How many eggs are needed to produce an assisted reproductive technology baby: Is more always better?

Beth McAvey, Athena Zapantis, Sangita K. Jindal, Harry J. Lieman, Alex J. Polotsky

Research output: Contribution to journalArticle

24 Citations (Scopus)

Abstract

Objective: To evaluate the association between the number of mature (metaphase II [MII]) oocytes per assisted reproductive technology (ART) cycle and the likelihood of live birth. Design: Retrospective study. Setting: Academic infertility practice. Patient(s): Seven hundred thirty-seven infertile women undergoing their initial fresh embryo, nondonor IVF or intracytoplasmic sperm injection cycle at Montefiore's Institute for Reproductive Medicine and Health between January 2002 and December 2008. Intervention(s): None. Main Outcome Measure(s): Live birth. Result(s): Two hundred twenty-four cycles resulted in a live birth (30.4%). Live birth cycles had significantly more MII oocytes obtained per cycle as compared with their unsuccessful counterparts (11.0 ± 5.9 vs. 9.7 ± 6.2, respectively). Multivariate logistic regression was done to determine the minimum number of MII oocytes per cycle as a predictor of live birth after adjustment for age and historical maximum FSH values. Cycles that included the average number of MII in this cohort were used as a reference group. For cycles with five or fewer MII oocytes obtained, there was a statistically significant decrease in the likelihood of a live birth as compared with the reference group (odds ratio 0.61, 95% confidence interval 0.38-0.99). However, cycles with six or fewer obtained MII oocytes were not less likely to result in a live birth when compared with the reference group (odds ratio 0.69, 95% confidence interval 0.45-1.08). Conclusion(s): In our cohort, there was an advantage to obtaining six or more MII oocytes during the fresh oocyte retrieval compared with five or fewer oocytes. There was not an advantage, however, to obtaining 10 or more or 15 or more oocytes as compared with obtaining 6-9 oocytes. The strategy of aiming for a greater number of oocytes in an ART cycle should be revisited.

Original languageEnglish (US)
Pages (from-to)332-335
Number of pages4
JournalFertility and Sterility
Volume96
Issue number2
DOIs
StatePublished - Aug 2011

Fingerprint

Assisted Reproductive Techniques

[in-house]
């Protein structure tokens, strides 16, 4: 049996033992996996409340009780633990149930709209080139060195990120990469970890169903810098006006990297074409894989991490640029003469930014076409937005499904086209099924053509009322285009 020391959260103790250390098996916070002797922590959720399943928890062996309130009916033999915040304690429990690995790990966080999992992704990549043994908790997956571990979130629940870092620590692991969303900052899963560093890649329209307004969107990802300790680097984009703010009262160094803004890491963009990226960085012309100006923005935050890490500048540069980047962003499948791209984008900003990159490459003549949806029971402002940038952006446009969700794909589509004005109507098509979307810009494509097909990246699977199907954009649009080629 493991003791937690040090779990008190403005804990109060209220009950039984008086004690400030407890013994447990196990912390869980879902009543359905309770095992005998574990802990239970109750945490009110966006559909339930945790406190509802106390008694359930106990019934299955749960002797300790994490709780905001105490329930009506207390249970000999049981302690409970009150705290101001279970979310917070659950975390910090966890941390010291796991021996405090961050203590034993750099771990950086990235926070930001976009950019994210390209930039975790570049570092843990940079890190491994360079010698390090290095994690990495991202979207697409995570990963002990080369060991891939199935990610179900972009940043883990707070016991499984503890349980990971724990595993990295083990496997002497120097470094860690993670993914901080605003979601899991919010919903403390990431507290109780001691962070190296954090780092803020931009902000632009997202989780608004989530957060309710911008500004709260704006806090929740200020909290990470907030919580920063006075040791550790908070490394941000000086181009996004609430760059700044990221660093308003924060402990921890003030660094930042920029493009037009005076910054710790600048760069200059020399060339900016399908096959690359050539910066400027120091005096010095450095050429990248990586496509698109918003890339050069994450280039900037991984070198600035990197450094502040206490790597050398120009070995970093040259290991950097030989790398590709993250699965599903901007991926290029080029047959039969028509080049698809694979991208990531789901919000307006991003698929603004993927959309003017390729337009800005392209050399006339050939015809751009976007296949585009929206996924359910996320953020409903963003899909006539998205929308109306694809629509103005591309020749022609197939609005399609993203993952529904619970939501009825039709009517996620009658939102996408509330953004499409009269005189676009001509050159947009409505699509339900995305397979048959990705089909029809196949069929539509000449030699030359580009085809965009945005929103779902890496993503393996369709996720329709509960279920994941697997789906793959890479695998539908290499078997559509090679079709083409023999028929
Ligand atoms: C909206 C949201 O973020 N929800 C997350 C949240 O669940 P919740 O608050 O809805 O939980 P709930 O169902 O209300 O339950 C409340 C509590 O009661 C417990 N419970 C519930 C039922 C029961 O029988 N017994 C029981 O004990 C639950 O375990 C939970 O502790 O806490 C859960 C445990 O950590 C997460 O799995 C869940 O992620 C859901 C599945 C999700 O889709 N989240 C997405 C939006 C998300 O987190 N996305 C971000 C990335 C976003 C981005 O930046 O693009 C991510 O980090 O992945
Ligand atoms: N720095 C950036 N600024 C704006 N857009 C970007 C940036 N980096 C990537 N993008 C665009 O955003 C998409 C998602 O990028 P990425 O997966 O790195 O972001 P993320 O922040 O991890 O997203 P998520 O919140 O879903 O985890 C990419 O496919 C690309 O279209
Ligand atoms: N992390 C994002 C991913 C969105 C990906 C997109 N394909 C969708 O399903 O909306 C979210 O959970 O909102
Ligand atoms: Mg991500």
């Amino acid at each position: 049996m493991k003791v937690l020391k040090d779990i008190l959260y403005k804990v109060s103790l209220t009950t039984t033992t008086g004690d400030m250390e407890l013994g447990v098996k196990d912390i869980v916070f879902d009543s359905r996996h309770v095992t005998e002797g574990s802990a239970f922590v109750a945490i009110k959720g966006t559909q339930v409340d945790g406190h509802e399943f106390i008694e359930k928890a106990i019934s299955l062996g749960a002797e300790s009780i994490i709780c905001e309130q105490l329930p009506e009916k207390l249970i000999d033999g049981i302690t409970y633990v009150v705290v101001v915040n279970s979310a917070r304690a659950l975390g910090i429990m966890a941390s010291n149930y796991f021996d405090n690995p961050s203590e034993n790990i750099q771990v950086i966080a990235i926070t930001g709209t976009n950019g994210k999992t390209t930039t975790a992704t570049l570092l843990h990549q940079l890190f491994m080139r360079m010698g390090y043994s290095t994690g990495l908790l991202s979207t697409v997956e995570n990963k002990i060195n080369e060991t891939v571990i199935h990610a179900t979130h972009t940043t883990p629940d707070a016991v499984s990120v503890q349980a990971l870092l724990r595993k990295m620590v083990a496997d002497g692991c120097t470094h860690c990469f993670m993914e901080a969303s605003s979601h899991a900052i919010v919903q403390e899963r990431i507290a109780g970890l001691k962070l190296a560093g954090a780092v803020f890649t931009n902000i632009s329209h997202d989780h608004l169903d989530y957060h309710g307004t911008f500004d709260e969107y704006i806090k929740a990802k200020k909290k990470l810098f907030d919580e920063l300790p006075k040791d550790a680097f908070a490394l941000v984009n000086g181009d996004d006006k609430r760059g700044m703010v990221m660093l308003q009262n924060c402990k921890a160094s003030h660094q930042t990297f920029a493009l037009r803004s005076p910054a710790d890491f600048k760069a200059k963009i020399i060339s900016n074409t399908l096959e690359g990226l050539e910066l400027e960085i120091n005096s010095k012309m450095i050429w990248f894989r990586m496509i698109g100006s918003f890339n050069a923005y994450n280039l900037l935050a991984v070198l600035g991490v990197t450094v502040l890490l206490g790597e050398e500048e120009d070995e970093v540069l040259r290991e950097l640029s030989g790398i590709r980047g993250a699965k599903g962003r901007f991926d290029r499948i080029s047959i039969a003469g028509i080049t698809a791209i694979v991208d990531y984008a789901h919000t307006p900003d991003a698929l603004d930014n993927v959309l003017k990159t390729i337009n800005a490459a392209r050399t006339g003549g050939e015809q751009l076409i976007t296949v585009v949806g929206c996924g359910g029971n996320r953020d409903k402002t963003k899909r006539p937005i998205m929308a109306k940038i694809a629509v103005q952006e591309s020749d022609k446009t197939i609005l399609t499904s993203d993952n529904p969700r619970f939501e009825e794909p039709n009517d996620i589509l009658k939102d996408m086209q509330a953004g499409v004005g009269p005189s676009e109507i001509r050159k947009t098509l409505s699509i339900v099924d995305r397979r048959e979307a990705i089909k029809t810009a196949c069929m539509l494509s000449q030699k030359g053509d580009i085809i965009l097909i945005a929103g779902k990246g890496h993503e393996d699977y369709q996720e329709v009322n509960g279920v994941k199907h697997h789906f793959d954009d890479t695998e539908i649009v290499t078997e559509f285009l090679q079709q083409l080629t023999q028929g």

Eggs
Oocytes
Live Birth
Metaphase
Odds Ratio
Confidence Intervals
Reproductive Medicine
Oocyte Retrieval
Intracytoplasmic Sperm Injections
Reproductive Health
Infertility
Embryonic Structures
Retrospective Studies
Logistic Models
Outcome Assessment (Health Care)

Keywords

  • ART outcome predictors
  • IVF
  • mature oocyte

ASJC Scopus subject areas

  • Obstetrics and Gynecology
  • Reproductive Medicine

Cite this

How many eggs are needed to produce an assisted reproductive technology baby : Is more always better? / McAvey, Beth; Zapantis, Athena; Jindal, Sangita K.; Lieman, Harry J.; Polotsky, Alex J.

In: Fertility and Sterility, Vol. 96, No. 2, 08.2011, p. 332-335.

Research output: Contribution to journalArticle

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abstract = "Objective: To evaluate the association between the number of mature (metaphase II [MII]) oocytes per assisted reproductive technology (ART) cycle and the likelihood of live birth. Design: Retrospective study. Setting: Academic infertility practice. Patient(s): Seven hundred thirty-seven infertile women undergoing their initial fresh embryo, nondonor IVF or intracytoplasmic sperm injection cycle at Montefiore's Institute for Reproductive Medicine and Health between January 2002 and December 2008. Intervention(s): None. Main Outcome Measure(s): Live birth. Result(s): Two hundred twenty-four cycles resulted in a live birth (30.4{\%}). Live birth cycles had significantly more MII oocytes obtained per cycle as compared with their unsuccessful counterparts (11.0 ± 5.9 vs. 9.7 ± 6.2, respectively). Multivariate logistic regression was done to determine the minimum number of MII oocytes per cycle as a predictor of live birth after adjustment for age and historical maximum FSH values. Cycles that included the average number of MII in this cohort were used as a reference group. For cycles with five or fewer MII oocytes obtained, there was a statistically significant decrease in the likelihood of a live birth as compared with the reference group (odds ratio 0.61, 95{\%} confidence interval 0.38-0.99). However, cycles with six or fewer obtained MII oocytes were not less likely to result in a live birth when compared with the reference group (odds ratio 0.69, 95{\%} confidence interval 0.45-1.08). Conclusion(s): In our cohort, there was an advantage to obtaining six or more MII oocytes during the fresh oocyte retrieval compared with five or fewer oocytes. There was not an advantage, however, to obtaining 10 or more or 15 or more oocytes as compared with obtaining 6-9 oocytes. The strategy of aiming for a greater number of oocytes in an ART cycle should be revisited.",
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